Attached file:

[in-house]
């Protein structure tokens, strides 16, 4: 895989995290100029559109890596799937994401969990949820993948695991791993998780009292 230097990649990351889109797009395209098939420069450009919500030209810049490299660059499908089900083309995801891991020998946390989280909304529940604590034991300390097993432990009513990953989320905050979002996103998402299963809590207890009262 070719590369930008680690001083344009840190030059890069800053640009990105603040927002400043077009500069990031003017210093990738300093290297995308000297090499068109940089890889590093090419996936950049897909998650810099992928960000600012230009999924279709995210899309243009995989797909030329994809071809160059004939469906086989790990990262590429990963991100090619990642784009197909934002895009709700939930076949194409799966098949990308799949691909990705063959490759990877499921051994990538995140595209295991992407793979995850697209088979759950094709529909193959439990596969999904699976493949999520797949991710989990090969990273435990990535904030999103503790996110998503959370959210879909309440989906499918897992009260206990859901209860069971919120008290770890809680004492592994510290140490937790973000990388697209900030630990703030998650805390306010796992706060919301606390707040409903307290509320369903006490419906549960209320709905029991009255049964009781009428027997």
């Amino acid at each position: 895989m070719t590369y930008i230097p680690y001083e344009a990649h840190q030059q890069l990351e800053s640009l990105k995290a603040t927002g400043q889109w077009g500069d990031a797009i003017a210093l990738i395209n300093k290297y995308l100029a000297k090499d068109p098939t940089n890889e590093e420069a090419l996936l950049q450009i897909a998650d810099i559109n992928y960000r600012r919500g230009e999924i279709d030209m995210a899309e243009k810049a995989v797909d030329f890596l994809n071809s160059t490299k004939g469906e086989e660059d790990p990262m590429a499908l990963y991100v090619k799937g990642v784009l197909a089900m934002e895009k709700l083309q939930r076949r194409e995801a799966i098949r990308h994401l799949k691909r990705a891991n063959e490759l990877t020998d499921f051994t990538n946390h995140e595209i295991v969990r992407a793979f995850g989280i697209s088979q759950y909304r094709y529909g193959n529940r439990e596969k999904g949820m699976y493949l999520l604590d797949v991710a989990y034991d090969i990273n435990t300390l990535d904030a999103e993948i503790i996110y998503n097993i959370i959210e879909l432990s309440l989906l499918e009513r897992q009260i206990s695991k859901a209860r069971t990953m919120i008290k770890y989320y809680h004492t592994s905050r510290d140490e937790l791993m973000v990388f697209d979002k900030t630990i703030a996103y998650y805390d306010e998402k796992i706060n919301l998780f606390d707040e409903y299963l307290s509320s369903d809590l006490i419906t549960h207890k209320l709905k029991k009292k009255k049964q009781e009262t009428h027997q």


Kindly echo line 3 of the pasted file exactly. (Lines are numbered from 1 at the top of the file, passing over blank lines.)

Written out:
């Amino acid at each position: 895989m070719t590369y930008i230097p680690y001083e344009a990649h840190q030059q890069l990351e800053s640009l990105k995290a603040t927002g400043q889109w077009g500069d990031a797009i003017a210093l990738i395209n300093k290297y995308l100029a000297k090499d068109p098939t940089n890889e590093e420069a090419l996936l950049q450009i897909a998650d810099i559109n992928y960000r600012r919500g230009e999924i279709d030209m995210a899309e243009k810049a995989v797909d030329f890596l994809n071809s160059t490299k004939g469906e086989e660059d790990p990262m590429a499908l990963y991100v090619k799937g990642v784009l197909a089900m934002e895009k709700l083309q939930r076949r194409e995801a799966i098949r990308h994401l799949k691909r990705a891991n063959e490759l990877t020998d499921f051994t990538n946390h995140e595209i295991v969990r992407a793979f995850g989280i697209s088979q759950y909304r094709y529909g193959n529940r439990e596969k999904g949820m699976y493949l999520l604590d797949v991710a989990y034991d090969i990273n435990t300390l990535d904030a999103e993948i503790i996110y998503n097993i959370i959210e879909l432990s309440l989906l499918e009513r897992q009260i206990s695991k859901a209860r069971t990953m919120i008290k770890y989320y809680h004492t592994s905050r510290d140490e937790l791993m973000v990388f697209d979002k900030t630990i703030a996103y998650y805390d306010e998402k796992i706060n919301l998780f606390d707040e409903y299963l307290s509320s369903d809590l006490i419906t549960h207890k209320l709905k029991k009292k009255k049964q009781e009262t009428h027997q």